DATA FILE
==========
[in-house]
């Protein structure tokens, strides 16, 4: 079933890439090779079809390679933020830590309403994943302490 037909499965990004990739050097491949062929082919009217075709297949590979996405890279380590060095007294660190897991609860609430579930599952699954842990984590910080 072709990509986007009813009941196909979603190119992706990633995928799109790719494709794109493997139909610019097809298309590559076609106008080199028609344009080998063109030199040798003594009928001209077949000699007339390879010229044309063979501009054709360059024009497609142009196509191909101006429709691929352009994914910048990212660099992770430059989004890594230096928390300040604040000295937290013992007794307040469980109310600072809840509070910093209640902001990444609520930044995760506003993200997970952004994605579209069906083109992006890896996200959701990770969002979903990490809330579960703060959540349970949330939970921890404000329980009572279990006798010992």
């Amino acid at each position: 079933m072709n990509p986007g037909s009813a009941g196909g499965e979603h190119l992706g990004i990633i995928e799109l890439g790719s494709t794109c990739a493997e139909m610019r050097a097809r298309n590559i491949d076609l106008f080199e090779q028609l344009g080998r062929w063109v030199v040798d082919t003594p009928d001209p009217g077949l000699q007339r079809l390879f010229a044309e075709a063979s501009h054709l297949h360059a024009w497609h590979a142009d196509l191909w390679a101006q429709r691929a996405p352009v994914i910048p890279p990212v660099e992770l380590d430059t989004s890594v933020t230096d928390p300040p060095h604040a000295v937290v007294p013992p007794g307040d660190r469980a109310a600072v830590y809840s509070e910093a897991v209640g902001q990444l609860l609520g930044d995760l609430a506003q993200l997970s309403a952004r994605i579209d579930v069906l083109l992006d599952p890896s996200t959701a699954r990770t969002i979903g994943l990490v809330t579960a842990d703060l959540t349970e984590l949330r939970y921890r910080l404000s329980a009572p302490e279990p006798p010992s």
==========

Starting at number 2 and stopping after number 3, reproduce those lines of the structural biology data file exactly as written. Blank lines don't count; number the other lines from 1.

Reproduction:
């Protein structure tokens, strides 16, 4: 079933890439090779079809390679933020830590309403994943302490 037909499965990004990739050097491949062929082919009217075709297949590979996405890279380590060095007294660190897991609860609430579930599952699954842990984590910080 072709990509986007009813009941196909979603190119992706990633995928799109790719494709794109493997139909610019097809298309590559076609106008080199028609344009080998063109030199040798003594009928001209077949000699007339390879010229044309063979501009054709360059024009497609142009196509191909101006429709691929352009994914910048990212660099992770430059989004890594230096928390300040604040000295937290013992007794307040469980109310600072809840509070910093209640902001990444609520930044995760506003993200997970952004994605579209069906083109992006890896996200959701990770969002979903990490809330579960703060959540349970949330939970921890404000329980009572279990006798010992």
């Amino acid at each position: 079933m072709n990509p986007g037909s009813a009941g196909g499965e979603h190119l992706g990004i990633i995928e799109l890439g790719s494709t794109c990739a493997e139909m610019r050097a097809r298309n590559i491949d076609l106008f080199e090779q028609l344009g080998r062929w063109v030199v040798d082919t003594p009928d001209p009217g077949l000699q007339r079809l390879f010229a044309e075709a063979s501009h054709l297949h360059a024009w497609h590979a142009d196509l191909w390679a101006q429709r691929a996405p352009v994914i910048p890279p990212v660099e992770l380590d430059t989004s890594v933020t230096d928390p300040p060095h604040a000295v937290v007294p013992p007794g307040d660190r469980a109310a600072v830590y809840s509070e910093a897991v209640g902001q990444l609860l609520g930044d995760l609430a506003q993200l997970s309403a952004r994605i579209d579930v069906l083109l992006d599952p890896s996200t959701a699954r990770t969002i979903g994943l990490v809330t579960a842990d703060l959540t349970e984590l949330r939970y921890r910080l404000s329980a009572p302490e279990p006798p010992s």